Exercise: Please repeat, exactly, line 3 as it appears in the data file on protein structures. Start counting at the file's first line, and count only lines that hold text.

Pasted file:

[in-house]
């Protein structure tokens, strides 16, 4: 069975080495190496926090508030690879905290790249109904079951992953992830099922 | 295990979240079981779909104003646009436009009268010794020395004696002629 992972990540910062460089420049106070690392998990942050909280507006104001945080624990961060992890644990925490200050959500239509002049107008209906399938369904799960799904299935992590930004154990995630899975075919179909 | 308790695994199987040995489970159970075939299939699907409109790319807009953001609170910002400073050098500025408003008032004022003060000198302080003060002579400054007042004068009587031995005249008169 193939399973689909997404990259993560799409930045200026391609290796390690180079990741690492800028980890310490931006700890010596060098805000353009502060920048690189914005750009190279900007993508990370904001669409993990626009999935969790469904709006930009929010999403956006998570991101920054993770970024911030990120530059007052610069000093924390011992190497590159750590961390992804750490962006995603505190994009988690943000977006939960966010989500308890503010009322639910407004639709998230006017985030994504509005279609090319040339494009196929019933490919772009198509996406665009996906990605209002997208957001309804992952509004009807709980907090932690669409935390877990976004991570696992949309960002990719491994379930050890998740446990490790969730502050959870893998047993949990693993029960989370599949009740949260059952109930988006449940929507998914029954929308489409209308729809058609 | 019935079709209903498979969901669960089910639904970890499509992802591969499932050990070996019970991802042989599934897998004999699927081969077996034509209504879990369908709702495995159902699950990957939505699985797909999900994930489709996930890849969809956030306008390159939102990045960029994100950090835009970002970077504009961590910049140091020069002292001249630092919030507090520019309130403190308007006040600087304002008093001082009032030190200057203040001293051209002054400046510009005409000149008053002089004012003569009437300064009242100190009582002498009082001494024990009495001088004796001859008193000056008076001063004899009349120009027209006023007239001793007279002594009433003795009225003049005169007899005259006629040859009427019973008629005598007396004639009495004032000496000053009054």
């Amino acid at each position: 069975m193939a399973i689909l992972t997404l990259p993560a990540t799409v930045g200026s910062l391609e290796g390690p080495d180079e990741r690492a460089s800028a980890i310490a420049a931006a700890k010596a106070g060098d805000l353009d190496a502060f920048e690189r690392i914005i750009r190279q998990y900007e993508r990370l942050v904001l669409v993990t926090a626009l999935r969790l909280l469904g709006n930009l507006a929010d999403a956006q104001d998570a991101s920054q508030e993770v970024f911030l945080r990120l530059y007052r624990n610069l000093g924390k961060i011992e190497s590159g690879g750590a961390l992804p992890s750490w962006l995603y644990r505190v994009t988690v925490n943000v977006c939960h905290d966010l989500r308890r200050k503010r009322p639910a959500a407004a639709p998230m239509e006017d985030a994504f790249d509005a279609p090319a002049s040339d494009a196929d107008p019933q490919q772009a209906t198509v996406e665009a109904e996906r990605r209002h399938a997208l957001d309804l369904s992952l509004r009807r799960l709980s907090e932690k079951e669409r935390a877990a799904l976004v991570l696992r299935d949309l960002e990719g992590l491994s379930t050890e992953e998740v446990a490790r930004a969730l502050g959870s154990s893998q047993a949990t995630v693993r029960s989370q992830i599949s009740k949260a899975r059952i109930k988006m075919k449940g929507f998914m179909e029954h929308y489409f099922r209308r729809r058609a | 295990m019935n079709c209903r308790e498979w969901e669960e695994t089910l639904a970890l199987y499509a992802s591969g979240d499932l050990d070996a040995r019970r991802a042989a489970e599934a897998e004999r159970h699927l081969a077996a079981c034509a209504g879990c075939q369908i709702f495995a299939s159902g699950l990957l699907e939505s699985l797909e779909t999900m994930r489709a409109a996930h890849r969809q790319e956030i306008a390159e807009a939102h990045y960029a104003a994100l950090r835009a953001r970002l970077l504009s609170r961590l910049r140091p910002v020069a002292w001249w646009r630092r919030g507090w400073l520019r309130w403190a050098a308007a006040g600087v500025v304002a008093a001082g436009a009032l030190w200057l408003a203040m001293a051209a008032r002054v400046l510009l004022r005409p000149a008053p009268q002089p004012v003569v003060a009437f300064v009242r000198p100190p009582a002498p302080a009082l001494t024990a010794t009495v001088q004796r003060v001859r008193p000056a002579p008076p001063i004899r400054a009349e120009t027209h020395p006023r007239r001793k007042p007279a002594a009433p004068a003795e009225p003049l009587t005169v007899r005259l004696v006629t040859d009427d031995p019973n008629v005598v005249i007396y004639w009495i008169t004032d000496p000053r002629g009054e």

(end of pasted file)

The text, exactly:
């Amino acid at each position: 069975m193939a399973i689909l992972t997404l990259p993560a990540t799409v930045g200026s910062l391609e290796g390690p080495d180079e990741r690492a460089s800028a980890i310490a420049a931006a700890k010596a106070g060098d805000l353009d190496a502060f920048e690189r690392i914005i750009r190279q998990y900007e993508r990370l942050v904001l669409v993990t926090a626009l999935r969790l909280l469904g709006n930009l507006a929010d999403a956006q104001d998570a991101s920054q508030e993770v970024f911030l945080r990120l530059y007052r624990n610069l000093g924390k961060i011992e190497s590159g690879g750590a961390l992804p992890s750490w962006l995603y644990r505190v994009t988690v925490n943000v977006c939960h905290d966010l989500r308890r200050k503010r009322p639910a959500a407004a639709p998230m239509e006017d985030a994504f790249d509005a279609p090319a002049s040339d494009a196929d107008p019933q490919q772009a209906t198509v996406e665009a109904e996906r990605r209002h399938a997208l957001d309804l369904s992952l509004r009807r799960l709980s907090e932690k079951e669409r935390a877990a799904l976004v991570l696992r299935d949309l960002e990719g992590l491994s379930t050890e992953e998740v446990a490790r930004a969730l502050g959870s154990s893998q047993a949990t995630v693993r029960s989370q992830i599949s009740k949260a899975r059952i109930k988006m075919k449940g929507f998914m179909e029954h929308y489409f099922r209308r729809r058609a | 295990m019935n079709c209903r308790e498979w969901e669960e695994t089910l639904a970890l199987y499509a992802s591969g979240d499932l050990d070996a040995r019970r991802a042989a489970e599934a897998e004999r159970h699927l081969a077996a079981c034509a209504g879990c075939q369908i709702f495995a299939s159902g699950l990957l699907e939505s699985l797909e779909t999900m994930r489709a409109a996930h890849r969809q790319e956030i306008a390159e807009a939102h990045y960029a104003a994100l950090r835009a953001r970002l970077l504009s609170r961590l910049r140091p910002v020069a002292w001249w646009r630092r919030g507090w400073l520019r309130w403190a050098a308007a006040g600087v500025v304002a008093a001082g436009a009032l030190w200057l408003a203040m001293a051209a008032r002054v400046l510009l004022r005409p000149a008053p009268q002089p004012v003569v003060a009437f300064v009242r000198p100190p009582a002498p302080a009082l001494t024990a010794t009495v001088q004796r003060v001859r008193p000056a002579p008076p001063i004899r400054a009349e120009t027209h020395p006023r007239r001793k007042p007279a002594a009433p004068a003795e009225p003049l009587t005169v007899r005259l004696v006629t040859d009427d031995p019973n008629v005598v005249i007396y004639w009495i008169t004032d000496p000053r002629g009054e």